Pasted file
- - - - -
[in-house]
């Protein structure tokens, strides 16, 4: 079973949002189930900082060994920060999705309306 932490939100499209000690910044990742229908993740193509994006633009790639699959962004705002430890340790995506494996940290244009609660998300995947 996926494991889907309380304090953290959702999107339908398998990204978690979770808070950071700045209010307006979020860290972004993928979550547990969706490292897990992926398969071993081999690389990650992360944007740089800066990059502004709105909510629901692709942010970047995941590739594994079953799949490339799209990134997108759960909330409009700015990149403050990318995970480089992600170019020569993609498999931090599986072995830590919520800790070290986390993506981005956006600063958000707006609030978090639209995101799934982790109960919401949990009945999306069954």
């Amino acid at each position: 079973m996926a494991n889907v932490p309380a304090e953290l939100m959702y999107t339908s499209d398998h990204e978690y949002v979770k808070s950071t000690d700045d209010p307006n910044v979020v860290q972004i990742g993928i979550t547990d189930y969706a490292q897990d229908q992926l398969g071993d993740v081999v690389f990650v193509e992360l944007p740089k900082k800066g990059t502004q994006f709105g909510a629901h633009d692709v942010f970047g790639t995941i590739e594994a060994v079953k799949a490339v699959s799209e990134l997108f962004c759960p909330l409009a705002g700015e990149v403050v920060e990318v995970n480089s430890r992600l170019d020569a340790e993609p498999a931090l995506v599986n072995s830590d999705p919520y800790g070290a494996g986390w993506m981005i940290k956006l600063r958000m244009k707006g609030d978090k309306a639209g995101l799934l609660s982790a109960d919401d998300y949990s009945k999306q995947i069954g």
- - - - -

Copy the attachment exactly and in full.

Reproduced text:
[in-house]
């Protein structure tokens, strides 16, 4: 079973949002189930900082060994920060999705309306 932490939100499209000690910044990742229908993740193509994006633009790639699959962004705002430890340790995506494996940290244009609660998300995947 996926494991889907309380304090953290959702999107339908398998990204978690979770808070950071700045209010307006979020860290972004993928979550547990969706490292897990992926398969071993081999690389990650992360944007740089800066990059502004709105909510629901692709942010970047995941590739594994079953799949490339799209990134997108759960909330409009700015990149403050990318995970480089992600170019020569993609498999931090599986072995830590919520800790070290986390993506981005956006600063958000707006609030978090639209995101799934982790109960919401949990009945999306069954």
């Amino acid at each position: 079973m996926a494991n889907v932490p309380a304090e953290l939100m959702y999107t339908s499209d398998h990204e978690y949002v979770k808070s950071t000690d700045d209010p307006n910044v979020v860290q972004i990742g993928i979550t547990d189930y969706a490292q897990d229908q992926l398969g071993d993740v081999v690389f990650v193509e992360l944007p740089k900082k800066g990059t502004q994006f709105g909510a629901h633009d692709v942010f970047g790639t995941i590739e594994a060994v079953k799949a490339v699959s799209e990134l997108f962004c759960p909330l409009a705002g700015e990149v403050v920060e990318v995970n480089s430890r992600l170019d020569a340790e993609p498999a931090l995506v599986n072995s830590d999705p919520y800790g070290a494996g986390w993506m981005i940290k956006l600063r958000m244009k707006g609030d978090k309306a639209g995101l799934l609660s982790a109960d919401d998300y949990s009945k999306q995947i069954g």